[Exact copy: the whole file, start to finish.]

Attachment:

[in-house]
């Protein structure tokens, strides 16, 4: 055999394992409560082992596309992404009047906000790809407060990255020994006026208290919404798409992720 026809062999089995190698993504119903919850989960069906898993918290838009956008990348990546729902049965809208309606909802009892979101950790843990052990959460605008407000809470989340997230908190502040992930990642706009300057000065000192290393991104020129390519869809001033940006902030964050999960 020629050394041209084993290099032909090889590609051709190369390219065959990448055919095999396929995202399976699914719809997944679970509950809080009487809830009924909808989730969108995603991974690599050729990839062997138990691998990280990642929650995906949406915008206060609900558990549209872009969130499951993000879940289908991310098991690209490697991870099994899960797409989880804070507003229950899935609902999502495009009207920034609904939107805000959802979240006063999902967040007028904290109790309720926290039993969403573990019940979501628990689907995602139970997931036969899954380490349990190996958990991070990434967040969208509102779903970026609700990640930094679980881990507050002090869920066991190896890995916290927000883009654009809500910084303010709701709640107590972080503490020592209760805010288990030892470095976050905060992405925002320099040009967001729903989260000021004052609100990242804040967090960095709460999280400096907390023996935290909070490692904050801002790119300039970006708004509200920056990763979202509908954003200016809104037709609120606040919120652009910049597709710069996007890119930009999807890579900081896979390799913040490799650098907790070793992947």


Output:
[in-house]
């Protein structure tokens, strides 16, 4: 055999394992409560082992596309992404009047906000790809407060990255020994006026208290919404798409992720 026809062999089995190698993504119903919850989960069906898993918290838009956008990348990546729902049965809208309606909802009892979101950790843990052990959460605008407000809470989340997230908190502040992930990642706009300057000065000192290393991104020129390519869809001033940006902030964050999960 020629050394041209084993290099032909090889590609051709190369390219065959990448055919095999396929995202399976699914719809997944679970509950809080009487809830009924909808989730969108995603991974690599050729990839062997138990691998990280990642929650995906949406915008206060609900558990549209872009969130499951993000879940289908991310098991690209490697991870099994899960797409989880804070507003229950899935609902999502495009009207920034609904939107805000959802979240006063999902967040007028904290109790309720926290039993969403573990019940979501628990689907995602139970997931036969899954380490349990190996958990991070990434967040969208509102779903970026609700990640930094679980881990507050002090869920066991190896890995916290927000883009654009809500910084303010709701709640107590972080503490020592209760805010288990030892470095976050905060992405925002320099040009967001729903989260000021004052609100990242804040967090960095709460999280400096907390023996935290909070490692904050801002790119300039970006708004509200920056990763979202509908954003200016809104037709609120606040919120652009910049597709710069996007890119930009999807890579900081896979390799913040490799650098907790070793992947």